Strabo, Geography (English) (XML Header) [genre: prose] [word count] [Str.].
<<Str. 6.1.1 Str. 6.1.3 (Greek English(2)) >>Str. 6.1.6

6.1.2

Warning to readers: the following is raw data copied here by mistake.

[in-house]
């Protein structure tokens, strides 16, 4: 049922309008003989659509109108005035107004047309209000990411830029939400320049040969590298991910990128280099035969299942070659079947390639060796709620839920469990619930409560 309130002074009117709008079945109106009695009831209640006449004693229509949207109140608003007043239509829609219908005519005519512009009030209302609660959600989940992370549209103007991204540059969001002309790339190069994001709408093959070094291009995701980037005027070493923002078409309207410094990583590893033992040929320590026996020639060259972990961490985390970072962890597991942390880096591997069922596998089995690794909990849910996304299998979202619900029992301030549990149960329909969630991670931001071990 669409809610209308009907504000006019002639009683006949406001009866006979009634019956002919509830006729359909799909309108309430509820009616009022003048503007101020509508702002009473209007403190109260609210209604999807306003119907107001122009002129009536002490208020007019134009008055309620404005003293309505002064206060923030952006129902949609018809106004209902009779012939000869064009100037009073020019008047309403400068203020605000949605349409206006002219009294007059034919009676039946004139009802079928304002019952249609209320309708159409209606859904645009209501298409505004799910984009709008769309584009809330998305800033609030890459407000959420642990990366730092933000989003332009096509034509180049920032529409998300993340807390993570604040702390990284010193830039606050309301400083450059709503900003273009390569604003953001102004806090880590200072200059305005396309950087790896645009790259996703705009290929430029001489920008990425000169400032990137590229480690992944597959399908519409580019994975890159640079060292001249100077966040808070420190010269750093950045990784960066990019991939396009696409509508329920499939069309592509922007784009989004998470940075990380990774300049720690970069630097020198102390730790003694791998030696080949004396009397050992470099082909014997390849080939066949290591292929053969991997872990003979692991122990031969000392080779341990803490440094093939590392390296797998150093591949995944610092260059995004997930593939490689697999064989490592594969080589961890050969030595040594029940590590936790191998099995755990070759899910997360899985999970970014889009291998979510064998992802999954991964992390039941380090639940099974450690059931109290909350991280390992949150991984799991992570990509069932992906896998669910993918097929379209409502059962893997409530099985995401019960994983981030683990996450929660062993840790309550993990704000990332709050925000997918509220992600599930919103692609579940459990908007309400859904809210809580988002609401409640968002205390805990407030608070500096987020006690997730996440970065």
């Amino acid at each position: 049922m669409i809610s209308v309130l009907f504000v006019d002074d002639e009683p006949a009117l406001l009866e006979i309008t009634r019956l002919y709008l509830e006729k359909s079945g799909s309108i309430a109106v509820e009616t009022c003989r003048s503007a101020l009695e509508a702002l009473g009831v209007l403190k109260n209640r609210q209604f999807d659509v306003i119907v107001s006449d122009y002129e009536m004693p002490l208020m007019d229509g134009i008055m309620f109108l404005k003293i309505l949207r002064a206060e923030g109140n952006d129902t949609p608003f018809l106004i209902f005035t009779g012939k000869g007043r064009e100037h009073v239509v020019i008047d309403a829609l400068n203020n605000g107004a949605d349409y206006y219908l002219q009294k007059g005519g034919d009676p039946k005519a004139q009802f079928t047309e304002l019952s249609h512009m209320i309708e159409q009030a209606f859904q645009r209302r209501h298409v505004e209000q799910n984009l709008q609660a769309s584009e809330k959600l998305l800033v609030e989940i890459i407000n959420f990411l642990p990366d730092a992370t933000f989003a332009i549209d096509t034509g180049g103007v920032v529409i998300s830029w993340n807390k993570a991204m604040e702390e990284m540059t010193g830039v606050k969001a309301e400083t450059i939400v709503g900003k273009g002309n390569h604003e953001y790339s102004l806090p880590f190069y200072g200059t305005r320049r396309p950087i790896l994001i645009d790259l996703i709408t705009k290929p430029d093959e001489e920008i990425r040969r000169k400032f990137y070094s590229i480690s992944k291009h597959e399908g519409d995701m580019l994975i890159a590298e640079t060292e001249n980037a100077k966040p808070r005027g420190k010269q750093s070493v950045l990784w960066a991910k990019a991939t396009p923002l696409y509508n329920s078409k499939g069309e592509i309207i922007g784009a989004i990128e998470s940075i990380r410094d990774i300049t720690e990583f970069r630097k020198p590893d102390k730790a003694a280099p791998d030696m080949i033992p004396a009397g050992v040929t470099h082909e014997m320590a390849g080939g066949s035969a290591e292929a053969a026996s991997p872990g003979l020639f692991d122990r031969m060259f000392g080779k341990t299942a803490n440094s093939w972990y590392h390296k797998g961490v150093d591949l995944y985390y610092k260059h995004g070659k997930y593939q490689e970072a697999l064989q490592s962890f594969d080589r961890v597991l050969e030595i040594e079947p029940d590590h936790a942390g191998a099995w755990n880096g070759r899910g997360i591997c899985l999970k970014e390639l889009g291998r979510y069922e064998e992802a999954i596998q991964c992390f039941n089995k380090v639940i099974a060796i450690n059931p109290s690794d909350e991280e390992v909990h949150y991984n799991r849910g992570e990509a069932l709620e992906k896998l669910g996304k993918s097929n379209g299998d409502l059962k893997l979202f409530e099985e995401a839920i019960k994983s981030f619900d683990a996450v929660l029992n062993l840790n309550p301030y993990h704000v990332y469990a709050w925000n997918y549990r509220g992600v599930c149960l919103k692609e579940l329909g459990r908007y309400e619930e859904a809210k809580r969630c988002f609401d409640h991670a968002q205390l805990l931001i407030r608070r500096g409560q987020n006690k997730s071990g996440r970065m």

Such, along the shores of the Tyrrhenian Sea, are the possessions of the Leucani, which at first did not reach to the other sea; [Note] the Greeks who dwelt on the Gulf of Tarentum possessed it. But before the coming of the Greeks there were no Leucani, the Chones [Note] and Œnotri possessed these territories. But when the Samnites had greatly increased, and expelled the Chones and Œnotri, and driven the Leucani into this region, while the Greeks possessed the seacoast on both sides as far as the straits, the Greeks and the Barbarians maintained a lengthened contest. The tyrants of Sicily, and afterwards the Carthaginians, at one time making war against the Romans, for the acquisition of Sicily, and at another, for Italy itself, utterly wasted all these regions. The Greeks, however, succeeded in depriving the ancient inhabitants of a great portion of the midland country, beginning even as early as the Trojan war; they increased in power, and extent of territory, to such a degree, that they called this region and Sicily, the Magna Grœcia. But now the whole region, except Tarentum, Rhegium, and Neapolis, has become barbarian, [Note] and belongs partly to the Leucani and Bruttii, partly to the Campani; to these, however, only in name, but truly to the Romans; for these people have become Roman. However, it is incumbent on one who is treating of uni-